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Determination of postmortem interval by decomposition changes: An ambiguous phenomenon

Abhishek Yadav

Department of Forensic Medicine and Toxicology, All India Institute of Medical Sciences (AIIMS), Ansari Nagar, New Delhi, India

E-mail : bhuvaneswari.bibleraaj@uhsm.nhs.uk

Arijit Dey

Department of Forensic Medicine and Toxicology, All India Institute of Medical Sciences (AIIMS), Ansari Nagar, New Delhi, India

Ramesh P Anuragi

Department of Forensic Medicine and Toxicology, All India Institute of Medical Sciences (AIIMS), Ansari Nagar, New Delhi, India

Hemant Kanwar

Department of Forensic Medicine and Toxicology, All India Institute of Medical Sciences (AIIMS), Ansari Nagar, New Delhi, India

DOI: 10.15761/CCRR.1000327

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Abstract

Estimation of Postmortem Interval (PI) or Time since Death (TSD) is an important objective of post-mortem examination which connects an accused to that particular moment of time to prove his guilt or innocence and plays a vital issue in investigation of medico legal cases. In India, the PI/TSD is invariably mentioned in every post-mortem report done by the Forensic Pathologist and is mostly given on the basis of naked eye changes after death. Its estimation continues to be a challenge for the Forensic pathologists due to different variable factors. The authors present a case of a person who died in known time duration but his external putrefactive changes were far advanced as compared to the post-mortem changes expected at that PI as per the standard literature. The authors recommend intensive studies to be initiated in Indian settings to determine a scientific data for the actual time taken for the process of decomposition

Key words

postmortem interval, time since death, decomposition changes, taphonomy, rigor mortis

Introduction

Estimation of Post-mortem Interval (PI) or Time since Death (TSD) is an important objective of post-mortem examination which connects an accused to that particular moment of time to prove his guilt or innocence and plays a vital issue in investigation of medico legal cases. Its estimation continues to be a major problem for the Forensic pathologist particularly in tropical countries. In India, the gross external changes in a dead body after death are generally considered to opine about the time passed since death.  The various gross changes in the body after death used for giving opinion about PI are loss of corneal reflex and changes in eye, cooling of the body, post mortem hypostasis, rigor mortis, decomposition and other putrefactive changes [1-8]. The Standard Text books of Forensic Medicine mentions a range of time duration in which each of these changes appear in a dead body [1-8]. The authors present a case of a person who died in known time duration but his external putrefactive changes were far advanced as compared to the post-mortem changes expected at that PI as per the standard literature.

Case history

The deceased was a middle aged male, with an alleged history of being a chronic alcoholic, a patient of hypertension and was under medication for several years. He was found in unresponsive condition in a vacant area near his house at about 12.28 pm. A lady living in the neighbourhood saw him walking in that place at about 06:30 am. The police was informed and he was brought to AIIMS hospital and declared as brought dead at 8.36 pm. Dead body was received in mortuary at 9.50 pm on the same day and post mortem was conducted at 2 pm on the next day. The body was preserved in cold chamber overnight till the start of autopsy.

Autopsy findings

The deceased was a forty two years old male of moderate nutrition and average built. Post mortem lividity was present over back and dependent part of body except over pressure areas. The following significant external findings were observed (Figures 1 and 2):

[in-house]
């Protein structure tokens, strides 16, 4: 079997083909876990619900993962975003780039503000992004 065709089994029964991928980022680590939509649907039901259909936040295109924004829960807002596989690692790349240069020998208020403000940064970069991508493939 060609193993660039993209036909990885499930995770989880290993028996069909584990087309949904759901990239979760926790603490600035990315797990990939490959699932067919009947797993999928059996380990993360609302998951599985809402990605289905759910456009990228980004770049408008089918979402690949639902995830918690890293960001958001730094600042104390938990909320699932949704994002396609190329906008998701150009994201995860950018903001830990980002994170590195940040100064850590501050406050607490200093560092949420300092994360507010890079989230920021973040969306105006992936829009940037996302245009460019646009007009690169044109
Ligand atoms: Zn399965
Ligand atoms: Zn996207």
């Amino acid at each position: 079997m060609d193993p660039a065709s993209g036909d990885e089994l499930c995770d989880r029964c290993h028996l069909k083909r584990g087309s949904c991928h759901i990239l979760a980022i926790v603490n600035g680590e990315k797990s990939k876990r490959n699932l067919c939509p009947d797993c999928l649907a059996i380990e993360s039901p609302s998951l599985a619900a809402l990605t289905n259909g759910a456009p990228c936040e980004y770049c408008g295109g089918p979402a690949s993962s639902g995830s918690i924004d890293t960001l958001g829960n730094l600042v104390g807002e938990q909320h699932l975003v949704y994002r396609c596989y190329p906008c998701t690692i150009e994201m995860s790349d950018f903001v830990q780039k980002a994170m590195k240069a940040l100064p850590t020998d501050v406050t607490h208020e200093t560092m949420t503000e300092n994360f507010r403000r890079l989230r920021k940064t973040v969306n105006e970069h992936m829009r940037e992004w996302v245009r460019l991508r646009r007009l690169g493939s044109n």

Figure 1. Decomposition changes- peeling of skin and bloating of abdomen.

Figure 2. Soft and flabby heart and lung.

  1. Rigor mortis had passed off,
  2. There was greenish discoloration of abdomen, with peeling of skin of body,
  3. Marbling present over shoulders,
  4. Bloating of abdomen,
  5. There was purging of blood from nostrils and mouth.

No external ante-mortem injury could be seen over the body. All the internal organs including brain, lungs, heart, liver, spleen and kidneys were soft, flabby and congested. Small intestine, large intestine, mesentery and pancreas showed decomposition changes. The heart was soft and flabby, weighing 309 gm. On dissection, the left anterior descending coronary artery showed atherosclerotic changes and was about 70% to 80% blocked in upper and middle portion respectively. The right coronary, left coronary artery and left circumflex arteries showed atherosclerotic changes and was about 30-40% blocked. The right coronary artery showed atherosclerotic changes and was about 30% blocked. Stomach contained about 100 ml of partially digested food material. Mucosa was congested and the contents had an alcoholic smell. The right kidney was atrophic and left kidney had indistinct cortico-medullary junction.

Discussion

In the present case, if we look at the timeline of the incident, the deceased was seen alive at about 06:30 am in the morning and the body was finally shifted to the Mortuary cold chamber at 09:50 pm, amounting to maximum 15 hours till he was last seen alive. The maximum time since death at the time of starting the autopsy was about 32 hours which included 17 hours when the body was preserved in the cold chambers at 4oC to stop the decomposition changes. But significant decomposition changes were observed during autopsy (Figures 1 and 2). Knight mentions that decomposition begins at a variable time after death and is expected to begin in an average temperate climate at about 3 days in unrefrigerated corpse [1]. Rigor mortis starts disappearing at the onset of decomposition [2]. The same was evident in the present case. The earliest sign of decomposition is greenish discoloration of the lower quadrants of the abdomen, visible in the first 24-36 hrs [2]. It may appear in 12-18 hours in summer and in 1-2 days in winter [4]. The marbling of skin begins in 24 hours and is visible in 36-48 hours [4]. Slippage of skin is seen in about 60-72 hrs [2].